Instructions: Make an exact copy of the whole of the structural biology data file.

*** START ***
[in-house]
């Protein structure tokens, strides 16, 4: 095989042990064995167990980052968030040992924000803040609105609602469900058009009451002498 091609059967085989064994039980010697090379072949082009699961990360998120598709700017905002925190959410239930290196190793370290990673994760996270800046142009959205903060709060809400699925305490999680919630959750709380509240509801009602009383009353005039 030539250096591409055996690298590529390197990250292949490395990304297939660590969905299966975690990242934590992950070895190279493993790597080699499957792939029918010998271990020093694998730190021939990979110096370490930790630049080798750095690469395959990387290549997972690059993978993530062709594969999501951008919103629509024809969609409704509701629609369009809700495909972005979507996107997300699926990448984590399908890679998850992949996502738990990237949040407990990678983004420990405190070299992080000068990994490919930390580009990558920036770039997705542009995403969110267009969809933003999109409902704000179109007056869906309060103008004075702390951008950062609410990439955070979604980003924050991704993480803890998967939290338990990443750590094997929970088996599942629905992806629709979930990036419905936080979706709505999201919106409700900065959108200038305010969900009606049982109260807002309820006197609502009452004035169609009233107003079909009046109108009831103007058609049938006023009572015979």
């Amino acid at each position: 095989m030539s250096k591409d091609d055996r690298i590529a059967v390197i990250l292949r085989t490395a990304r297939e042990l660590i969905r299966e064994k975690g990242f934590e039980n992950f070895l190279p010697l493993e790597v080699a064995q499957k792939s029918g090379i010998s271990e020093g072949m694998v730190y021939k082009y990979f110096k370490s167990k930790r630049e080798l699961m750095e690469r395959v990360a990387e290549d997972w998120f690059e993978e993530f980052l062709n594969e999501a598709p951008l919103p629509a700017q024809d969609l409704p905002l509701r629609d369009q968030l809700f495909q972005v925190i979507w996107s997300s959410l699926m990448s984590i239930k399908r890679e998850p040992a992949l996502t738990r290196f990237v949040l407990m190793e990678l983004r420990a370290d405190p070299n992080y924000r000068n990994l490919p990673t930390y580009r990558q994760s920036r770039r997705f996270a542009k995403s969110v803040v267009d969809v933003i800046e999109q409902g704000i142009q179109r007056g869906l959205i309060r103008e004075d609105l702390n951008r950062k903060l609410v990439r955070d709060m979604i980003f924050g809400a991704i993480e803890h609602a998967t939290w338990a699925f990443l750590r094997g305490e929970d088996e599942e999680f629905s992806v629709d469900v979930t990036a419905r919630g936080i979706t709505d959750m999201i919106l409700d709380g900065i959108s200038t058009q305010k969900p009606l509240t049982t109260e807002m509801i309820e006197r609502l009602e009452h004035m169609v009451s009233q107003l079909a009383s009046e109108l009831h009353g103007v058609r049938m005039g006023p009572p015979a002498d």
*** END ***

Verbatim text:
[in-house]
């Protein structure tokens, strides 16, 4: 095989042990064995167990980052968030040992924000803040609105609602469900058009009451002498 091609059967085989064994039980010697090379072949082009699961990360998120598709700017905002925190959410239930290196190793370290990673994760996270800046142009959205903060709060809400699925305490999680919630959750709380509240509801009602009383009353005039 030539250096591409055996690298590529390197990250292949490395990304297939660590969905299966975690990242934590992950070895190279493993790597080699499957792939029918010998271990020093694998730190021939990979110096370490930790630049080798750095690469395959990387290549997972690059993978993530062709594969999501951008919103629509024809969609409704509701629609369009809700495909972005979507996107997300699926990448984590399908890679998850992949996502738990990237949040407990990678983004420990405190070299992080000068990994490919930390580009990558920036770039997705542009995403969110267009969809933003999109409902704000179109007056869906309060103008004075702390951008950062609410990439955070979604980003924050991704993480803890998967939290338990990443750590094997929970088996599942629905992806629709979930990036419905936080979706709505999201919106409700900065959108200038305010969900009606049982109260807002309820006197609502009452004035169609009233107003079909009046109108009831103007058609049938006023009572015979």
């Amino acid at each position: 095989m030539s250096k591409d091609d055996r690298i590529a059967v390197i990250l292949r085989t490395a990304r297939e042990l660590i969905r299966e064994k975690g990242f934590e039980n992950f070895l190279p010697l493993e790597v080699a064995q499957k792939s029918g090379i010998s271990e020093g072949m694998v730190y021939k082009y990979f110096k370490s167990k930790r630049e080798l699961m750095e690469r395959v990360a990387e290549d997972w998120f690059e993978e993530f980052l062709n594969e999501a598709p951008l919103p629509a700017q024809d969609l409704p905002l509701r629609d369009q968030l809700f495909q972005v925190i979507w996107s997300s959410l699926m990448s984590i239930k399908r890679e998850p040992a992949l996502t738990r290196f990237v949040l407990m190793e990678l983004r420990a370290d405190p070299n992080y924000r000068n990994l490919p990673t930390y580009r990558q994760s920036r770039r997705f996270a542009k995403s969110v803040v267009d969809v933003i800046e999109q409902g704000i142009q179109r007056g869906l959205i309060r103008e004075d609105l702390n951008r950062k903060l609410v990439r955070d709060m979604i980003f924050g809400a991704i993480e803890h609602a998967t939290w338990a699925f990443l750590r094997g305490e929970d088996e599942e999680f629905s992806v629709d469900v979930t990036a419905r919630g936080i979706t709505d959750m999201i919106l409700d709380g900065i959108s200038t058009q305010k969900p009606l509240t049982t109260e807002m509801i309820e006197r609502l009602e009452h004035m169609v009451s009233q107003l079909a009383s009046e109108l009831h009353g103007v058609r049938m005039g006023p009572p015979a002498d």